Thursday, August 27, 2009


Although we haven't adopted yet, I have done some thinking about names (I've alluded to it before, but can't be bothered finding relevant posts, as I don't think I've written a whole post on this); I thought I'd weigh in on the debate, despite not being formally part of OA Roundtable.

UK social workers dealing with domestic adoption from foster care are very, very anti changing a child's birth name under almost any circumstances. Even where a child was abandoned in the hospital I have heard social workers say "but the nurses gave him the name". If a child's birth father and grandfather are both called Murgatroyd and they gave the son the name and, clearly, there are no other Murgatroyds in the country, it may not be safe for him to keep the name - most social workers would be positive about a name change under those circumstances. Otherwise not. I have also heard social workers saying that children must keep their original name's spelling, and their original nicknames (sometimes even if the nickname was given by a foster carer, not the birth parent).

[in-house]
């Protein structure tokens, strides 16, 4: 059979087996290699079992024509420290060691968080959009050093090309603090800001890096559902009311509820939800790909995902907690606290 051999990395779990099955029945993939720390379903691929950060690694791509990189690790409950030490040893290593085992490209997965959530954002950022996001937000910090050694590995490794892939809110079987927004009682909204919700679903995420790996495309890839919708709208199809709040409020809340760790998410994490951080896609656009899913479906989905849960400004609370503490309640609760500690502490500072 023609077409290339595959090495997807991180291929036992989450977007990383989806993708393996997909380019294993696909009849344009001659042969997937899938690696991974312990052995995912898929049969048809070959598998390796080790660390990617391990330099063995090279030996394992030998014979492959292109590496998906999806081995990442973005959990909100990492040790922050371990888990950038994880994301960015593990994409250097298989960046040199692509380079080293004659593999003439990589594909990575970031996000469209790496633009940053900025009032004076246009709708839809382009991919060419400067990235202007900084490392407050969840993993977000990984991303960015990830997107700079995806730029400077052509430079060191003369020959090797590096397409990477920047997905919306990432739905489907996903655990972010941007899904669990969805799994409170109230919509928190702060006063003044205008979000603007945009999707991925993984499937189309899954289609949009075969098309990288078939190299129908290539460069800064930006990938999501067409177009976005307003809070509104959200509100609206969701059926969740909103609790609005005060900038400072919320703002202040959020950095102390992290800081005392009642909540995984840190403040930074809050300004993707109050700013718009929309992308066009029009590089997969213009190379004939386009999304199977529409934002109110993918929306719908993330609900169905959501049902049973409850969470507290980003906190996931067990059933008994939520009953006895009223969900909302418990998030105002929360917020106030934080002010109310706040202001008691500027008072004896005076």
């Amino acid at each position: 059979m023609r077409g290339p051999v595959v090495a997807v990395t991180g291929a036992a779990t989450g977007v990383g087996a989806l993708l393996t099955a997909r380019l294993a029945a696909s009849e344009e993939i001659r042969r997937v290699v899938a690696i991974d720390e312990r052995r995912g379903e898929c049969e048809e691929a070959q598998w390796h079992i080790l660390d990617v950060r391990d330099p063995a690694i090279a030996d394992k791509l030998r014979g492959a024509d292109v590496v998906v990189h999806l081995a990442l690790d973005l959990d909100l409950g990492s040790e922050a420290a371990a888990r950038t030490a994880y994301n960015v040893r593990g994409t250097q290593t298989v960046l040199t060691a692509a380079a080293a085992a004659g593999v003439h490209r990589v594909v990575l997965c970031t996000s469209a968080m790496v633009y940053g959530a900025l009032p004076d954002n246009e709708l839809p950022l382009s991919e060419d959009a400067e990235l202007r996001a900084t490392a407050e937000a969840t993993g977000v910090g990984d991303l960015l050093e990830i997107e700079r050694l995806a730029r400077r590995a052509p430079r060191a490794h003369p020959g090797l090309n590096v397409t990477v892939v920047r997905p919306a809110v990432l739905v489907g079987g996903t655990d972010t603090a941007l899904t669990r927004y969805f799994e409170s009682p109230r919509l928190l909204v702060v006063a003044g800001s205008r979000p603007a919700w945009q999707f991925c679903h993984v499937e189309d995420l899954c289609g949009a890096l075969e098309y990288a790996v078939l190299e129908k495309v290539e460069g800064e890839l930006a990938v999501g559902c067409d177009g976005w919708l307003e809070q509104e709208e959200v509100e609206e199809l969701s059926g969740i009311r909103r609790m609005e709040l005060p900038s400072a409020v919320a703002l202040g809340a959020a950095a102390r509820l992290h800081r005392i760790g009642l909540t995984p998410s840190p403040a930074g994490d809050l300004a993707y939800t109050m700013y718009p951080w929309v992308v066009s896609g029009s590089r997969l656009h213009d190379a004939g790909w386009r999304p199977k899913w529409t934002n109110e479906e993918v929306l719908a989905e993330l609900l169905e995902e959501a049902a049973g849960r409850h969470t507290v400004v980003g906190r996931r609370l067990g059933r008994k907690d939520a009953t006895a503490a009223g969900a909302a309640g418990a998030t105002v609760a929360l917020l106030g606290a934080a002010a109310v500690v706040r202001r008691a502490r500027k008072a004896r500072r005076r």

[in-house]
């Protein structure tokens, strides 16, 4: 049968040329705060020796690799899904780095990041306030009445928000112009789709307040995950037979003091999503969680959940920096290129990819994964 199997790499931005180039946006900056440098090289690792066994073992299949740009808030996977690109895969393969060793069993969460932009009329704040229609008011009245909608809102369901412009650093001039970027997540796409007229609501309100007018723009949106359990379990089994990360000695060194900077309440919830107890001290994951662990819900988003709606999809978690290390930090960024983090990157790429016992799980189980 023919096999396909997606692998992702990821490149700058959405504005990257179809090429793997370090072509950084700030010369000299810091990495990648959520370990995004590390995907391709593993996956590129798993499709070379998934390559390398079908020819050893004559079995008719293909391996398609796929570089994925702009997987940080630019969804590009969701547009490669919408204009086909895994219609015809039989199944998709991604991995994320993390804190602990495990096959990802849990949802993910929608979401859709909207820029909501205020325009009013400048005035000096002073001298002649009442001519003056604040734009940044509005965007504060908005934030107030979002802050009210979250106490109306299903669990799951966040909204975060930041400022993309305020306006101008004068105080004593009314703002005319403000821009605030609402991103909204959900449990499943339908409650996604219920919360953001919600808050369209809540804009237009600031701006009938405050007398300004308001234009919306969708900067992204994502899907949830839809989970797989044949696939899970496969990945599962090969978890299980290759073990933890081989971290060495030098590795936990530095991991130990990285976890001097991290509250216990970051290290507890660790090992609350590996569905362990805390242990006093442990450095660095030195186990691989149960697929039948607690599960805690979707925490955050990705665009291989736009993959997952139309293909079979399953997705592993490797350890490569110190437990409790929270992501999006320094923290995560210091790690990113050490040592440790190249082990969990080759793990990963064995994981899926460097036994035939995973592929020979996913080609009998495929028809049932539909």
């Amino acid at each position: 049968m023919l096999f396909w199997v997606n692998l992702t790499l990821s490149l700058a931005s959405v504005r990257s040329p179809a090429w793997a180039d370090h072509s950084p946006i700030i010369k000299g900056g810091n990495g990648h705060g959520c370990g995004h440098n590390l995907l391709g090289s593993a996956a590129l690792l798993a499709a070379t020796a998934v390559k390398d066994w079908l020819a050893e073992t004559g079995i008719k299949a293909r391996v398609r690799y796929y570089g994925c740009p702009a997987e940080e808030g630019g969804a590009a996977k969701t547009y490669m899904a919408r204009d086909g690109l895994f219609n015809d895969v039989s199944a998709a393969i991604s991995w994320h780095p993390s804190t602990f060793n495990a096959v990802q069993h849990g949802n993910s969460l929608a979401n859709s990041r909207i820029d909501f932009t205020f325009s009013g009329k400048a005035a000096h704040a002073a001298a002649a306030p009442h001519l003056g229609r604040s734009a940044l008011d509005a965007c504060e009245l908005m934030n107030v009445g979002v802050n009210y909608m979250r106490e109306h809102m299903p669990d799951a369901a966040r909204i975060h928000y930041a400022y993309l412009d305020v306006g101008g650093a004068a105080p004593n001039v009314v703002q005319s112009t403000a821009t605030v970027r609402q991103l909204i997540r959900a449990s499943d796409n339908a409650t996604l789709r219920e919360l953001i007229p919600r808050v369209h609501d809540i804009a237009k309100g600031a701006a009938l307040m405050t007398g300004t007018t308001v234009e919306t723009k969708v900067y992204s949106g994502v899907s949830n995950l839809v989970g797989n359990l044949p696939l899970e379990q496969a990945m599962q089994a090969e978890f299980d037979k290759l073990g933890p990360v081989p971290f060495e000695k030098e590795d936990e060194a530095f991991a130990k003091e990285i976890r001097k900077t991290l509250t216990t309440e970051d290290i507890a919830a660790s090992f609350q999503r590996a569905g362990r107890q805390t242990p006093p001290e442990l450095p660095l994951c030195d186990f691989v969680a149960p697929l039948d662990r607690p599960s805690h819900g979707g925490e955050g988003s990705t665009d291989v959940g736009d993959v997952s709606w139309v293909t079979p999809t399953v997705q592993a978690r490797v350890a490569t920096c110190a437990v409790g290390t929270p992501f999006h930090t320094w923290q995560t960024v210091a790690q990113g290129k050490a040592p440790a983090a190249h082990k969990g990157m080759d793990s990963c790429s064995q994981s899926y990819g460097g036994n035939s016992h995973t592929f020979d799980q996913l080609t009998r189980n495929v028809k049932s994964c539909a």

They are very fixated on no name change. They "allow" addition of middle names, obviously change of last names (though recently the law has changed to allow no change of last name until the adoption is final; again I think safety may allow for exceptions). Until the adoption is final, the social workers are in your face, wherever you adopt. So, it's not a case of "my family, my rules". You'd be hard pressed to change a child's name when they had already been with you a year, although I know people who have fought for the right to change the name/spelling/nickname.